Last week I gave a talk at the British Ecological Society’s Annual Meeting in Sheffield – you’ll find it embedded below. If you view the talk on SlideShare, you’ll be able to see notes for each of the slides (under speaker’s notes). The story is similar to the previous talks that I’ve uploaded, but I’ve included a bit more information about the microbial communities in this one, along with some preliminary greenhouse gas emission data.
The quality of the talks and thematic sessions at the BES meeting was generally very high – I’m very much looking forward to attending next year’s.
Back in March I won the first prize at the Macaulay Land Use Research Institute’s* annual Student Seminar Day for presenting the following talk, which gives an up-to date overview of my research.
* Macaulay Land Use Research Institute recently became the James Hutton Institute
Embedded below is the talk I plan to deliver at SOM 2010, in France.
More to come after the conference!
This week’s handy things:
- The latest issue of Methods in Ecology and Evolution is available online, and features some interesting stats articles (‘Do not log-transform count data’ for example).
- Interesting paper on free and open-source geospatial tools for landscape ecology, previously posted about here.
- This blog post features some useful tips for academic poster design.
- A few conference abstract deadlines are coming up:
- GFOE 40th Anniversary Meeting, Giessen, Germany: 25th May
- Organic Matter Stabilisation and Ecosystem Functions, Presqu’île de Giens, France: 15th May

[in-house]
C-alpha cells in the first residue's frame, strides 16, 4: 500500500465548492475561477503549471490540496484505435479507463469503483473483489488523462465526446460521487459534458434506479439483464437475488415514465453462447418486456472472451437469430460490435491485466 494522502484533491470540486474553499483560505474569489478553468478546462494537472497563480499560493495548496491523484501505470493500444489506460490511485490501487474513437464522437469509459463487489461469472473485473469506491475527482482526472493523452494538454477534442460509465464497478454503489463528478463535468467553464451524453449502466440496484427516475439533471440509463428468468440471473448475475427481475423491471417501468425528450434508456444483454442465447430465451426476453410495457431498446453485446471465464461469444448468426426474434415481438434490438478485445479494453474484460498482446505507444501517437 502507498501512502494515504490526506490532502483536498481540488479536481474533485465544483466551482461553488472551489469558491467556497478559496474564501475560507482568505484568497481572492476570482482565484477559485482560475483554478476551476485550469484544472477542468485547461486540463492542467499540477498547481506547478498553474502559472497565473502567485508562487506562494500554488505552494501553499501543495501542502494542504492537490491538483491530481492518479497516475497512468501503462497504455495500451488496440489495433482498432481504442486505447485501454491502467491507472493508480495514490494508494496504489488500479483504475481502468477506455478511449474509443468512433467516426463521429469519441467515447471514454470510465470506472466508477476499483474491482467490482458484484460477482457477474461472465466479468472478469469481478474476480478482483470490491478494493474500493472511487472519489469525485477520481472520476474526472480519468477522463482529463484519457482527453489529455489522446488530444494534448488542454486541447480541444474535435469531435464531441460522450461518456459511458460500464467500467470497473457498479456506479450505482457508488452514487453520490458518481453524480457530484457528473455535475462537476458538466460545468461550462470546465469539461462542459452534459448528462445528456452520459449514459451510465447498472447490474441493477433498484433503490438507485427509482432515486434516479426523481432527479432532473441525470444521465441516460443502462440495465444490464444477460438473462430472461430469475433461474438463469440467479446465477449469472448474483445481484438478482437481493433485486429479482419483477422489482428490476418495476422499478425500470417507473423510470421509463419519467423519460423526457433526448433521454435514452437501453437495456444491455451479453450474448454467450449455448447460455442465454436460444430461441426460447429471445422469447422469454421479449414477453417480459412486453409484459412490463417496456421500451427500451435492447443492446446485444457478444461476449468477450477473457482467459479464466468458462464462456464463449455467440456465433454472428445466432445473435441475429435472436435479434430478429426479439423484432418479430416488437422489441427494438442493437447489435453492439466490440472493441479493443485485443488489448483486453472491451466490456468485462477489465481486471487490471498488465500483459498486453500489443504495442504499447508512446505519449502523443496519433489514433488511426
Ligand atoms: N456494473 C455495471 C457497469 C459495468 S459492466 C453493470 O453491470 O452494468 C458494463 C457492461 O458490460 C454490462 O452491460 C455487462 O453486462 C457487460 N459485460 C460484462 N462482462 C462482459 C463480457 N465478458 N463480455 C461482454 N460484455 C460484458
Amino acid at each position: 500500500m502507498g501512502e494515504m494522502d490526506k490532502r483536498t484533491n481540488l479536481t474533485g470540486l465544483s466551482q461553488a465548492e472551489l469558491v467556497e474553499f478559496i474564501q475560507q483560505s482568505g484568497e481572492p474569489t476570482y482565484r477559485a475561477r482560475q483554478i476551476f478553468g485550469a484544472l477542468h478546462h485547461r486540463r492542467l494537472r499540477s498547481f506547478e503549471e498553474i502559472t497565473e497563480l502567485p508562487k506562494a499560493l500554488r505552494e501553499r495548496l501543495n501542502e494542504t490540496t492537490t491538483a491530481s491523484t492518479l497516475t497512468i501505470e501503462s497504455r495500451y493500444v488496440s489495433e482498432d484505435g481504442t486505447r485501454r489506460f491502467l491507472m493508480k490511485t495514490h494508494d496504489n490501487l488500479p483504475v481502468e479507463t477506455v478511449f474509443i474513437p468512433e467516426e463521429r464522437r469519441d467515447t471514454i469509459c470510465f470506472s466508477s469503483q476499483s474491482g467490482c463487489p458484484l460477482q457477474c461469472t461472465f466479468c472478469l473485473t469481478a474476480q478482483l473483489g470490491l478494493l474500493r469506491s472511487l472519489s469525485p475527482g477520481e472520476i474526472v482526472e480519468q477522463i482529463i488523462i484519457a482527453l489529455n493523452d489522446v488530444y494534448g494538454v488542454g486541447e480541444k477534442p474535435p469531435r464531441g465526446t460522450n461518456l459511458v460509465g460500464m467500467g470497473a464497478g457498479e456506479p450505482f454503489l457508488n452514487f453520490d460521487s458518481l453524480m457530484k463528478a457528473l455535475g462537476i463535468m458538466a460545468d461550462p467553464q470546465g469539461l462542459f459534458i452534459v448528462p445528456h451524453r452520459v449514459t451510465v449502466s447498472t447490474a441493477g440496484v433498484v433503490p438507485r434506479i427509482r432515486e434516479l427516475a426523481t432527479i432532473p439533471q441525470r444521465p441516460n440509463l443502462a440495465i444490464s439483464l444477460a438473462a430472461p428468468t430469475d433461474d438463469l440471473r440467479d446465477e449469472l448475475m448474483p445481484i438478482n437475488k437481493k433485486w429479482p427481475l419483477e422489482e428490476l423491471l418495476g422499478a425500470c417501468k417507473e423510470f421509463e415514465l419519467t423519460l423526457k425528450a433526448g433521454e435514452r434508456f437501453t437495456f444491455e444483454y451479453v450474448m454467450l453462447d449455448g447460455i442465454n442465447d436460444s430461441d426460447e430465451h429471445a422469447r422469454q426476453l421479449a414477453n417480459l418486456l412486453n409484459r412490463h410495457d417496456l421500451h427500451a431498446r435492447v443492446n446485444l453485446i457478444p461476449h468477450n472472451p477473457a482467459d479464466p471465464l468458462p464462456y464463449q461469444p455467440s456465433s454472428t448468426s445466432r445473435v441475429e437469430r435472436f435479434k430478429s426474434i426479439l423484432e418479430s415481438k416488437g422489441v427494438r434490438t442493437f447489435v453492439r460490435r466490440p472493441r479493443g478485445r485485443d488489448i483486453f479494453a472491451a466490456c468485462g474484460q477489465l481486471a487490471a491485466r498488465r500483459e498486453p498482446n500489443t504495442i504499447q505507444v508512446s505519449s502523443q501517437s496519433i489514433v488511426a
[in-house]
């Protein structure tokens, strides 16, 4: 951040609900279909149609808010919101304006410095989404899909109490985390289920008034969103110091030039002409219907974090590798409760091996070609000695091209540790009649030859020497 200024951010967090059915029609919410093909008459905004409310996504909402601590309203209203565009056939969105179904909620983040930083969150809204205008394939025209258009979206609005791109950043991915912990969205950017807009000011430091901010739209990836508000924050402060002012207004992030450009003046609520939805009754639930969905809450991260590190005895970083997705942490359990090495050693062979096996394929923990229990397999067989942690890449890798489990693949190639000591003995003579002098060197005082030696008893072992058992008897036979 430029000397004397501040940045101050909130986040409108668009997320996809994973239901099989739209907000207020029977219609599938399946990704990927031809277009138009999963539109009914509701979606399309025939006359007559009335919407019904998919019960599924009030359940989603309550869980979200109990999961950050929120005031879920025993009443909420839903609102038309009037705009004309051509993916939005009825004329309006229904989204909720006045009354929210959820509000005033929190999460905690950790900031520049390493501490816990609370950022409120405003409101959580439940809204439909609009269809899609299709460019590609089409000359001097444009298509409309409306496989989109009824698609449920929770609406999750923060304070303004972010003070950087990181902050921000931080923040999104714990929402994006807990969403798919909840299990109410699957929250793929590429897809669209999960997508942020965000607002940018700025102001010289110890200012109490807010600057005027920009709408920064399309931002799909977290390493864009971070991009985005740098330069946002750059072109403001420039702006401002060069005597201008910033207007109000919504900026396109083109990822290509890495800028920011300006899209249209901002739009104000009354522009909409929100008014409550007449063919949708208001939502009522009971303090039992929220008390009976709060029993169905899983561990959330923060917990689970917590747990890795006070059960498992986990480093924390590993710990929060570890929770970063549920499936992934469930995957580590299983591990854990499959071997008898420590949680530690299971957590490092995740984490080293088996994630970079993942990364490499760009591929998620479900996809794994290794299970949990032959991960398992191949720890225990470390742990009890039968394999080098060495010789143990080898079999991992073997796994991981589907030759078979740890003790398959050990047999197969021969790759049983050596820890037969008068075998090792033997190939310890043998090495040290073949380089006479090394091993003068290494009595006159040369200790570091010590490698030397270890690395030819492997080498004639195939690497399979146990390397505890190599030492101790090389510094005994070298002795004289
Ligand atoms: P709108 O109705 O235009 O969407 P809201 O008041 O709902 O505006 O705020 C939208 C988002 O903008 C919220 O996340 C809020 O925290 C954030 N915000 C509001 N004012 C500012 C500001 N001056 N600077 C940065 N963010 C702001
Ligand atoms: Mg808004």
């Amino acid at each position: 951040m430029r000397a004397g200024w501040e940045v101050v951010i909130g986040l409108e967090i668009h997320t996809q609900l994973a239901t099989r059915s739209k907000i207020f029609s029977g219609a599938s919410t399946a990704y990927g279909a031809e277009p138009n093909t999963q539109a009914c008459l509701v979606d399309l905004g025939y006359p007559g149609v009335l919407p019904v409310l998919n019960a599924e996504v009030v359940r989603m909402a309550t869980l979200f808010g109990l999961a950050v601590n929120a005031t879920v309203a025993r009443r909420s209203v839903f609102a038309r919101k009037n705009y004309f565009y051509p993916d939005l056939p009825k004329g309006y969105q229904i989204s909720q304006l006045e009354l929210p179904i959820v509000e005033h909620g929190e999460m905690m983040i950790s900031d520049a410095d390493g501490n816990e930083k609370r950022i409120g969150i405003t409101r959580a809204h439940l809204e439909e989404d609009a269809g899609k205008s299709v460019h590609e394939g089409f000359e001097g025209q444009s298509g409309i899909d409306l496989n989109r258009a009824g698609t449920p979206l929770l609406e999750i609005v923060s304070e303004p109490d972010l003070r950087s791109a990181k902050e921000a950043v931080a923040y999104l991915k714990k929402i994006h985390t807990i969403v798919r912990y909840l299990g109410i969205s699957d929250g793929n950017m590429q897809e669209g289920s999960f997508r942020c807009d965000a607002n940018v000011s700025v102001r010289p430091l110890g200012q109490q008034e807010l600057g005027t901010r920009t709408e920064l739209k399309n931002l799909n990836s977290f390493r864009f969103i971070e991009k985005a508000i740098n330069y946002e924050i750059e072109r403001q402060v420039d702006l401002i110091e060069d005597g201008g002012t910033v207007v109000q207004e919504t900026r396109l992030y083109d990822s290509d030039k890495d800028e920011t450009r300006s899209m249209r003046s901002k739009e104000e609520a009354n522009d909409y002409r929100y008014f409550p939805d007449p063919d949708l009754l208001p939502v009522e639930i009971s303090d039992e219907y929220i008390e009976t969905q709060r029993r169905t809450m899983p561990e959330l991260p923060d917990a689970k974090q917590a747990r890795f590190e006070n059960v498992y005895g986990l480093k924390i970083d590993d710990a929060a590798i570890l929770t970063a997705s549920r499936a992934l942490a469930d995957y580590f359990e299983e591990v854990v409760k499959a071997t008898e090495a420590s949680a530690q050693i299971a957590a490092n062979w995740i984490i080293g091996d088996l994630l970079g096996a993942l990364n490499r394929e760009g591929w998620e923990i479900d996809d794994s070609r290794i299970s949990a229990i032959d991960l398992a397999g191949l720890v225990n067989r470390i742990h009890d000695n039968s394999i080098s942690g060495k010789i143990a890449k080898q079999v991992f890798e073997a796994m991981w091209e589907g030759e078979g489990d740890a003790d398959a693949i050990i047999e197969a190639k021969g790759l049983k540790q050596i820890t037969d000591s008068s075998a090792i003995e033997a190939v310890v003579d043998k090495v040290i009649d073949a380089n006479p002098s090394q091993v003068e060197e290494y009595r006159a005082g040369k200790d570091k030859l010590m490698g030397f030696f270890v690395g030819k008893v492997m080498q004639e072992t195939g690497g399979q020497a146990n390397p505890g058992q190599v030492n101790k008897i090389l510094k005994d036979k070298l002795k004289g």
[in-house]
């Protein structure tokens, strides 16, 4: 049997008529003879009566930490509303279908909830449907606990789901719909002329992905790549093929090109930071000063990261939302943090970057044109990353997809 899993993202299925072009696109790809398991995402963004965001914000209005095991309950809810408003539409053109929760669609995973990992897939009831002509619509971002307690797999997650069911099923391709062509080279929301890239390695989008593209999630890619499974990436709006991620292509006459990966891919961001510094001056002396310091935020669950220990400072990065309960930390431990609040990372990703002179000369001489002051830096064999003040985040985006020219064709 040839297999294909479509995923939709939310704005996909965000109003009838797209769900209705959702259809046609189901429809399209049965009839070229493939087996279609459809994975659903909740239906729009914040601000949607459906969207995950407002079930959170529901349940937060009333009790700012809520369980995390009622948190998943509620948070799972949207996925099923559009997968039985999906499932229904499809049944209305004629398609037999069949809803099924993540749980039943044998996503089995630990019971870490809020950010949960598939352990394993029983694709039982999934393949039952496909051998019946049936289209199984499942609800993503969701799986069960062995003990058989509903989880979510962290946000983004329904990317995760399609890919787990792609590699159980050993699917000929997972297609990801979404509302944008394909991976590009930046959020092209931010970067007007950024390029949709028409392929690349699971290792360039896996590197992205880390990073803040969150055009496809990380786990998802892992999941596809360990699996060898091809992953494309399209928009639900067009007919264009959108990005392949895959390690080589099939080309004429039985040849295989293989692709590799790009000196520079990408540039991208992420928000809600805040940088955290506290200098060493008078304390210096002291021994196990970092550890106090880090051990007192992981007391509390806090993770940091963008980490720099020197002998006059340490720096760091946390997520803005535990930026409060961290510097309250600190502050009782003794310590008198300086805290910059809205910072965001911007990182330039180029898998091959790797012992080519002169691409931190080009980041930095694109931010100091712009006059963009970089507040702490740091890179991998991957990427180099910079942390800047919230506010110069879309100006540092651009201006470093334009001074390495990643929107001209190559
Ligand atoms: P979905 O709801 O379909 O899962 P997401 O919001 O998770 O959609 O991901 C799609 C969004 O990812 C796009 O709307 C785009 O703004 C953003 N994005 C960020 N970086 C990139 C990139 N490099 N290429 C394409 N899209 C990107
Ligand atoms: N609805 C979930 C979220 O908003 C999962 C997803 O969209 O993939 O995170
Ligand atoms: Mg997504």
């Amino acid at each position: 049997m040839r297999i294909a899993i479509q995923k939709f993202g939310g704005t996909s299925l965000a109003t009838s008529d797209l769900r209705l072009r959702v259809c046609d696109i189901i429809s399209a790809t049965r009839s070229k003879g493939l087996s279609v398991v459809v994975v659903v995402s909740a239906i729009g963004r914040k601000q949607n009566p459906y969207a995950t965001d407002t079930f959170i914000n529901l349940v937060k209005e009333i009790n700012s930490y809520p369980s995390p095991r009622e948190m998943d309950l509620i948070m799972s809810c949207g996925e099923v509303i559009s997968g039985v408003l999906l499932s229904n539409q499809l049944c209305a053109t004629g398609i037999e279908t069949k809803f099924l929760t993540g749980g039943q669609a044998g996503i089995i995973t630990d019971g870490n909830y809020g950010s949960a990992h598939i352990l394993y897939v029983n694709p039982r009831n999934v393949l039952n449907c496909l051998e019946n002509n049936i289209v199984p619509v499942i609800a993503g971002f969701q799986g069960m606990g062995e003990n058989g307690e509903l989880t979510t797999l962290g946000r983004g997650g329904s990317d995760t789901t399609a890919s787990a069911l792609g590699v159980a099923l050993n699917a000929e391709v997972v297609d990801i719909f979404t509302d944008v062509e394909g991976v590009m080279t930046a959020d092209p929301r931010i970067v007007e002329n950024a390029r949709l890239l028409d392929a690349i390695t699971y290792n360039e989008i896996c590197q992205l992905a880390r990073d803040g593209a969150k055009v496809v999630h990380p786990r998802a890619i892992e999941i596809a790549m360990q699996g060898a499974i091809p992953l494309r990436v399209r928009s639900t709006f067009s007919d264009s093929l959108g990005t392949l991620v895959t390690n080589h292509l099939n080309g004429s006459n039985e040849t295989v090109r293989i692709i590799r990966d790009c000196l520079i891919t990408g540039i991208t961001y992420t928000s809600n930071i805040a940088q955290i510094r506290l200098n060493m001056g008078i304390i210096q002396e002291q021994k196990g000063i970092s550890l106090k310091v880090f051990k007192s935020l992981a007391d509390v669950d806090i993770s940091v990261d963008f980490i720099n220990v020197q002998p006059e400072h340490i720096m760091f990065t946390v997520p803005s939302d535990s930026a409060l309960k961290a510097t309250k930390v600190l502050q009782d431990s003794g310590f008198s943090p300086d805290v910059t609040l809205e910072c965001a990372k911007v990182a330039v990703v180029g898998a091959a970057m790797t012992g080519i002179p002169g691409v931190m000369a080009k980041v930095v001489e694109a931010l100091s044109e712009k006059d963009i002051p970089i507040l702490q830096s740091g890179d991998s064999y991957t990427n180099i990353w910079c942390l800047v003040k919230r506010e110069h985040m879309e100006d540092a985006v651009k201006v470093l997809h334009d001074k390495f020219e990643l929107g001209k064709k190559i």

- BES Annual Meeting, Leeds: 10th May (today!)
Ecological Informatics journal
Last year Stefan Steiniger and Geoffrey Hay published an interesting article in Ecological Informatics: Free and open source geographic information tools for landscape ecology. They introduce the concepts of free, and open-source, software and provide examples of the kinds of spatiallandscape ecology problems that can be tackled using a variety of the tools available. I think the best bits are the several tables, which provide links to many of the free GIS packages available.
R has several spatial analysis packages
The ever-expanding open-source geospatial community provides an interesting alternative to the industry heavyweight, ESRI, who plan to release the latest version of their ArcGIS package later this year. Perhaps this partly explains the unusual enthusiasm with which the open-source geospatial movement is promoted.
James Cheshire’s post on free GIS resources makes an interesting companion to this post.